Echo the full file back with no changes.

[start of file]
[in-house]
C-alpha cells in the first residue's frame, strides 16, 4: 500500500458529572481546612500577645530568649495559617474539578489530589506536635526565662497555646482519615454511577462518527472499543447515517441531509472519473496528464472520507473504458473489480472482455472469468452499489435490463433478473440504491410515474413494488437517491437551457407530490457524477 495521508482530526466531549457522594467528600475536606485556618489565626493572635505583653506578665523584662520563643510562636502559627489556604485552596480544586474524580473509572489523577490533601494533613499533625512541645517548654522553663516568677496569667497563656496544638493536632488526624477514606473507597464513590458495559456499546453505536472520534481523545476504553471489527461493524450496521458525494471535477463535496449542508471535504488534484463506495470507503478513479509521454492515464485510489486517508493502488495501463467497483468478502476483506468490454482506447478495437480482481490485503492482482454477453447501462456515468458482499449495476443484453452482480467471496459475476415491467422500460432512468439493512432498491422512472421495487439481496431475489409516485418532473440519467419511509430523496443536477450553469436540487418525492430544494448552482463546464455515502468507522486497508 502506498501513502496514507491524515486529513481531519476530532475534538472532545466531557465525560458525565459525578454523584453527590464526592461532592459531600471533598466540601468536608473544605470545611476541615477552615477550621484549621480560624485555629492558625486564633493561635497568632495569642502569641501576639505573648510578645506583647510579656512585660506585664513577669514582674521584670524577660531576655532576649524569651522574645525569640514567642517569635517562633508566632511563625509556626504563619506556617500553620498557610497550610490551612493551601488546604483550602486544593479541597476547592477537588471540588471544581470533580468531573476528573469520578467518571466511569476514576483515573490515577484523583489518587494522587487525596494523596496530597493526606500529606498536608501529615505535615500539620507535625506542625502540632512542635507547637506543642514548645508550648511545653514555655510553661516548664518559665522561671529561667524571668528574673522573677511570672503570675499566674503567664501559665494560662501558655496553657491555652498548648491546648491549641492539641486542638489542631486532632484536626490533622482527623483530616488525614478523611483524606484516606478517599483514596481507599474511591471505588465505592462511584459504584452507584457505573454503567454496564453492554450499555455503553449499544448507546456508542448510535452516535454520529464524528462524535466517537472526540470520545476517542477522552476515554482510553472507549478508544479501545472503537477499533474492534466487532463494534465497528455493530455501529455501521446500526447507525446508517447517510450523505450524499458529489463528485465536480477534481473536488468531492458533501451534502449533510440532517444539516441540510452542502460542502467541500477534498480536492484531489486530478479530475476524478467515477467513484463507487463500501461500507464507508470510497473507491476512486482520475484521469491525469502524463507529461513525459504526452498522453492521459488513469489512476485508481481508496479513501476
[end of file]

[in-house]
C-alpha cells in the first residue's frame, strides 16, 4: 500500500458529572481546612500577645530568649495559617474539578489530589506536635526565662497555646482519615454511577462518527472499543447515517441531509472519473496528464472520507473504458473489480472482455472469468452499489435490463433478473440504491410515474413494488437517491437551457407530490457524477 495521508482530526466531549457522594467528600475536606485556618489565626493572635505583653506578665523584662520563643510562636502559627489556604485552596480544586474524580473509572489523577490533601494533613499533625512541645517548654522553663516568677496569667497563656496544638493536632488526624477514606473507597464513590458495559456499546453505536472520534481523545476504553471489527461493524450496521458525494471535477463535496449542508471535504488534484463506495470507503478513479509521454492515464485510489486517508493502488495501463467497483468478502476483506468490454482506447478495437480482481490485503492482482454477453447501462456515468458482499449495476443484453452482480467471496459475476415491467422500460432512468439493512432498491422512472421495487439481496431475489409516485418532473440519467419511509430523496443536477450553469436540487418525492430544494448552482463546464455515502468507522486497508 502506498501513502496514507491524515486529513481531519476530532475534538472532545466531557465525560458525565459525578454523584453527590464526592461532592459531600471533598466540601468536608473544605470545611476541615477552615477550621484549621480560624485555629492558625486564633493561635497568632495569642502569641501576639505573648510578645506583647510579656512585660506585664513577669514582674521584670524577660531576655532576649524569651522574645525569640514567642517569635517562633508566632511563625509556626504563619506556617500553620498557610497550610490551612493551601488546604483550602486544593479541597476547592477537588471540588471544581470533580468531573476528573469520578467518571466511569476514576483515573490515577484523583489518587494522587487525596494523596496530597493526606500529606498536608501529615505535615500539620507535625506542625502540632512542635507547637506543642514548645508550648511545653514555655510553661516548664518559665522561671529561667524571668528574673522573677511570672503570675499566674503567664501559665494560662501558655496553657491555652498548648491546648491549641492539641486542638489542631486532632484536626490533622482527623483530616488525614478523611483524606484516606478517599483514596481507599474511591471505588465505592462511584459504584452507584457505573454503567454496564453492554450499555455503553449499544448507546456508542448510535452516535454520529464524528462524535466517537472526540470520545476517542477522552476515554482510553472507549478508544479501545472503537477499533474492534466487532463494534465497528455493530455501529455501521446500526447507525446508517447517510450523505450524499458529489463528485465536480477534481473536488468531492458533501451534502449533510440532517444539516441540510452542502460542502467541500477534498480536492484531489486530478479530475476524478467515477467513484463507487463500501461500507464507508470510497473507491476512486482520475484521469491525469502524463507529461513525459504526452498522453492521459488513469489512476485508481481508496479513501476